After evaluating evidence gathered from many studies over several months, the U.S. Centers for Disease Control and Prevention announced on Wednesday that the Zika virus, a member of the flavivirus genus, definitely causes microcephaly (unusually small heads and damaged brains) in infants born to infected mothers. Brazil has been especially affected by microcephaly cases caused by the virus. Zika virus also poses a significant public health threat to residents of other South America countries and to Puerto Rico and is predicted to reach the southern continental United States this summer. Little is understood about Zika virus, so we asked Margaret Kielian, Ph.D., a leading flavivirus researcher, to provide insight into how the virus genus behaves, explain what is known about the widening Zika problem, and describe the search for an effective vaccine. Dr. Kielian is a professor in the cell biology department and is the Samuel H. Golding Chair in Microbiology.
Margaret Kielian, Ph.D.Q: Your research focuses on how alphaviruses and flaviviruses enter and exit the cell. Is there anything unique or notable about flaviviruses compared with other viruses?
A: Before the recent publicity over Zika virus, the best-known flavivirus was dengue, responsible for more mosquito-borne infections than any other virus. Each year more than two million people develop dengue hemorrhagic fever, resulting in about 25,000 deaths. Zika and dengue not only belong to the same virus genus but also have the same mosquito vector, Aedes aegypti, which carries and transmits the virus. Aedes aegypti is also the mosquito responsible for transmitting another flavivirus—the yellow fever virus—which is present in tropical and subtropical areas of South America and Africa and can cause illness in non-vaccinated U.S. travelers to those areas.
One interesting aspect of dengue virus is that people with levels of anti-dengue antibodies insufficient to neutralize the virus can actually experience enhanced infection and disease after exposure to the virus. This is a major reason that developing a dengue virus vaccine has proven so challenging.
Q: Are there any other flaviviruses besides Zika virus that are known or suspected of passing from mother to baby through the placenta and causing congenital abnormalities?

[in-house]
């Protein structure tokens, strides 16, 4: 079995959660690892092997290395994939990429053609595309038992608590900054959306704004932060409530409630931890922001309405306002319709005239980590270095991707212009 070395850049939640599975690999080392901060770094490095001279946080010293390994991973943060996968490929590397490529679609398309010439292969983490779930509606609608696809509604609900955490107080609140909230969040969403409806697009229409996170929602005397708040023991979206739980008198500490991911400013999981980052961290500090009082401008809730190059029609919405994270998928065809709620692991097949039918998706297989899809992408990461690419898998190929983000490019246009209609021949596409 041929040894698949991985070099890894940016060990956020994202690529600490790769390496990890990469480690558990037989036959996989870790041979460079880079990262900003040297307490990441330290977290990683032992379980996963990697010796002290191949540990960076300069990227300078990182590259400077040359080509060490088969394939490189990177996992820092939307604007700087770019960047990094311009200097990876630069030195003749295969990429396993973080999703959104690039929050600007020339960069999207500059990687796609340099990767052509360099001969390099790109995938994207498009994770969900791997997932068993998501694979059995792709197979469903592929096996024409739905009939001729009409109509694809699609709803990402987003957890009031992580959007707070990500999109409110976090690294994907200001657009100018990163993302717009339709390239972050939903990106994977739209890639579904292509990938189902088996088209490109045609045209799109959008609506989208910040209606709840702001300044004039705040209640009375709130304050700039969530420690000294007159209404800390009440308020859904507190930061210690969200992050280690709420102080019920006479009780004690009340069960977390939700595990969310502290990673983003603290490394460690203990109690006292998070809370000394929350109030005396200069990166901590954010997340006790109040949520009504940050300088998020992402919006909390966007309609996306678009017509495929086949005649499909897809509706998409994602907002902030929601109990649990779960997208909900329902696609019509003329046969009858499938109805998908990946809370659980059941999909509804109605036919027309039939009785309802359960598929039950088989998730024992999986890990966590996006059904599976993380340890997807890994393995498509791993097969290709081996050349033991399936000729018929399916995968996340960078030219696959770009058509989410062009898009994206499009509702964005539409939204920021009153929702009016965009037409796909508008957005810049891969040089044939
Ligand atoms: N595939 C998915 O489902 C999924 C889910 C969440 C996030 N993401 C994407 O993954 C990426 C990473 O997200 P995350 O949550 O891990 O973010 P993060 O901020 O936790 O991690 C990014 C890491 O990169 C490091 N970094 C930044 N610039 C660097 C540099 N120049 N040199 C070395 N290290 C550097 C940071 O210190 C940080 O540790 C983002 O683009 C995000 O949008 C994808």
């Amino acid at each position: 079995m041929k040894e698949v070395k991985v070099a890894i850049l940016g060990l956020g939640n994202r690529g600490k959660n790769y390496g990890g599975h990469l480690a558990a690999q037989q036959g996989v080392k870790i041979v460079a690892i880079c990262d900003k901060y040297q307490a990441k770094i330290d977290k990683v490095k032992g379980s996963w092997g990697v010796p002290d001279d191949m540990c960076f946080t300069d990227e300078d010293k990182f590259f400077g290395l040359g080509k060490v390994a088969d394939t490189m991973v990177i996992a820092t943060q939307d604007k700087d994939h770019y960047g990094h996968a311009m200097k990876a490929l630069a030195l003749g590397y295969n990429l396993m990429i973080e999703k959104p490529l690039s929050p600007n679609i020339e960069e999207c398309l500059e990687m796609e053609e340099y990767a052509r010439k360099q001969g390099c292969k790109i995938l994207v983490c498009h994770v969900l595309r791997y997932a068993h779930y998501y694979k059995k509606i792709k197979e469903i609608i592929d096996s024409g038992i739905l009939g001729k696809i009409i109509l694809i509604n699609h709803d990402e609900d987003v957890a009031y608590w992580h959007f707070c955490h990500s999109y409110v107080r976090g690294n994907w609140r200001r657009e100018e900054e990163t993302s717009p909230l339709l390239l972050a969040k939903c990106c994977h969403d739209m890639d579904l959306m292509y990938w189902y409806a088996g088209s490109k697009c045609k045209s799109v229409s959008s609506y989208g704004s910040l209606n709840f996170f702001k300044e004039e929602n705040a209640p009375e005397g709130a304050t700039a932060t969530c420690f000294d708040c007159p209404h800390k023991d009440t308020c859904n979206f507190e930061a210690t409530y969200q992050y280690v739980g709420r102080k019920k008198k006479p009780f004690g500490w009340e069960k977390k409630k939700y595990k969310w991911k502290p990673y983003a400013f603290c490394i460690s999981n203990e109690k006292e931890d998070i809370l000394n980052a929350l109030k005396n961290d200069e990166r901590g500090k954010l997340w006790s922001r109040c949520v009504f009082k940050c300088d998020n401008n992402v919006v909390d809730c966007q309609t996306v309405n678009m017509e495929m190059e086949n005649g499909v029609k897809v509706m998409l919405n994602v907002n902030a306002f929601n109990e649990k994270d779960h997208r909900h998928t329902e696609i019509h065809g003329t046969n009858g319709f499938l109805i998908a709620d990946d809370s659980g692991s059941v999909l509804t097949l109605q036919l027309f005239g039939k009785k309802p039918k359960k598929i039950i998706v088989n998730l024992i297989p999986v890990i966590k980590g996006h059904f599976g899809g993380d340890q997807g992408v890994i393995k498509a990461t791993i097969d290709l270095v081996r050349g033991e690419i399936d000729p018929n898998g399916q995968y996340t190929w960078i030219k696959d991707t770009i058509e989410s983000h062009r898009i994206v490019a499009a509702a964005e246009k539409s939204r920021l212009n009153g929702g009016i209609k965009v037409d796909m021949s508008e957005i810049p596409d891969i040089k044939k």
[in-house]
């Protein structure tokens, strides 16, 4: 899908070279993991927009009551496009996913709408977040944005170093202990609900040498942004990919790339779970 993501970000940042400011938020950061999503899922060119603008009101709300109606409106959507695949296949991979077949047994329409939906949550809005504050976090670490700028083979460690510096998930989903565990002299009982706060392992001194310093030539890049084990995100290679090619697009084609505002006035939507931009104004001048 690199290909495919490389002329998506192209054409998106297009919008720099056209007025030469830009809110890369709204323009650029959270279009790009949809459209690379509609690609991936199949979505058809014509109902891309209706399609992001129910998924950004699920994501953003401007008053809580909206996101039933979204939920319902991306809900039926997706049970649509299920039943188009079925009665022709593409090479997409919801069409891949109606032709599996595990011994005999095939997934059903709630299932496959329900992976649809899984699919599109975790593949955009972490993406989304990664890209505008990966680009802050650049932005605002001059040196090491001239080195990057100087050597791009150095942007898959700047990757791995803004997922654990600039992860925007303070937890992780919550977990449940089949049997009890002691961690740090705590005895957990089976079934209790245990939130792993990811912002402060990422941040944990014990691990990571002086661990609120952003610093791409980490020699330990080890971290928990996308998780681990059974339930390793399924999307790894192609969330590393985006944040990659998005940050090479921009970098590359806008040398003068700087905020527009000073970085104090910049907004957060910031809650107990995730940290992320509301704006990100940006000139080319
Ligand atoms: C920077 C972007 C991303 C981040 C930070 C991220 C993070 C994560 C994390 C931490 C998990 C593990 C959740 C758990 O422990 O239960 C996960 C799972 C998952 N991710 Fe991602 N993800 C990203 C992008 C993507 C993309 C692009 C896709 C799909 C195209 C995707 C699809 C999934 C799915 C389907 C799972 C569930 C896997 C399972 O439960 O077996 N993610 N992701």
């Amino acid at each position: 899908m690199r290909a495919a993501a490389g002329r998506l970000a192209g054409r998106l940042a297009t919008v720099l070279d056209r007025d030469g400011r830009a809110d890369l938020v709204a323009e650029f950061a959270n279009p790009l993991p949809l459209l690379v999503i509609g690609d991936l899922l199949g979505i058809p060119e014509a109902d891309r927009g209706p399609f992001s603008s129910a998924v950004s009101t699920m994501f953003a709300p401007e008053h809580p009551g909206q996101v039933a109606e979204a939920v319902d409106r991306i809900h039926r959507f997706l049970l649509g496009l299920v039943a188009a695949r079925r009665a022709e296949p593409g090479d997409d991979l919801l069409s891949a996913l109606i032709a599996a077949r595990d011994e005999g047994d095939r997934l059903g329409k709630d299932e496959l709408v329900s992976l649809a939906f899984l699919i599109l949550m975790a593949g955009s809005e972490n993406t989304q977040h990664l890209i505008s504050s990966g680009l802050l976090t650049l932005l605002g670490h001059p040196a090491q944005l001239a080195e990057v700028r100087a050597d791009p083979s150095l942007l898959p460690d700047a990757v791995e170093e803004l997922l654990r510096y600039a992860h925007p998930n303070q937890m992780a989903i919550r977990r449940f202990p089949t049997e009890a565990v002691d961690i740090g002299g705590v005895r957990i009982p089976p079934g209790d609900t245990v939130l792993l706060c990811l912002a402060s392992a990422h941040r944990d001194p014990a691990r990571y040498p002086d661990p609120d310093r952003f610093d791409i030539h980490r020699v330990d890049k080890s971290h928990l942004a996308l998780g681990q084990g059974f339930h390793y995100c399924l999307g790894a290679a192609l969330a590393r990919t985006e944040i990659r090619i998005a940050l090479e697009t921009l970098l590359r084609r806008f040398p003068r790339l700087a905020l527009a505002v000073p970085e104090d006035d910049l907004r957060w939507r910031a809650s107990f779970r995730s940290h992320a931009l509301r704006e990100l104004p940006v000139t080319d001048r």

A: To my knowledge, Zika is the only flavivirus that can be transmitted this way. But rubella virus, a togavirus that is similar in several ways to Zika, causes the well-known congenital rubella syndrome (CRS) in babies when a pregnant woman contracts rubella, particularly during the first trimester of pregnancy. A very effective rubella vaccine has been available since 1969 that has basically wiped out rubella in North and South America—a real vaccine success story. But in those countries without strong vaccination programs, which account for approximately 60 percent of the world’s births, CRS is still a big problem, and approximately 100,000 babies with CRS are born per year.
Q: Have any other flaviviruses besides Zika virus been shown to be neurotoxic?
A: Yes—West Nile virus is a good example, as it can cause encephalitis.
Q: How would you assess the health threat that the Zika virus poses to the U.S.?
A: From what I’ve read, the threat does not seem high right now, particularly given the mosquito control and exposure rates in the United States. But climate change, global travel and international commerce spread mosquitoes as well as pathogens. There have already been some 700 travel-associated cases in the U.S. including 69 pregnant women, and the data now indicate that the virus can also be sexually transmitted. So it’s important to keep on top of this and not assume that such mosquito-borne illnesses won’t happen here. Also, if the virus starts to be readily transmitted by the mosquito species Aedes albopictus (the Asian tiger mosquito), that would be an added concern, since its range extends further into the U.S. than Aedes aegypti.
Photo credit: Cynthia GoldsmithQ: An effective vaccine against one member of the flaviviruses—the yellow fever virus—was introduced in 1937. But it has proven difficult to develop vaccines or treatments for others. How optimistic should we be that a vaccine against the Zika virus can be developed soon?
A: There is a lot of basic information we still don’t know about Zika, including how difficult it would be to make a vaccine. But results reported recently in Science Translational Medicine for an experimental dengue vaccine could bode well for a Zika vaccine—especially since the dengue is so similar to Zika and has resisted efforts to develop an effective vaccine for nearly a century.
Q: What were the findings?
A: The dengue vaccine trial was a federally funded randomized double-blind “challenge trial” involving 41 healthy volunteers, with 21 of them receiving a single dose of the vaccine and the other 20 receiving a placebo vaccine. Six months later, all 41 were infected with a mild form of dengue. All 20 people in the placebo group developed rashes and other symptoms of dengue, while all 21 volunteers receiving the experimental vaccine remained healthy and had no evidence of infection in their blood. The same scientists who worked on this dengue vaccine have already developed vaccine candidates for Zika that may be tested in small human trials this summer. So I’m cautiously optimistic that an effective Zika vaccine may be possible in the not-too-distant future.
Posted on: Wednesday, April 13, 2016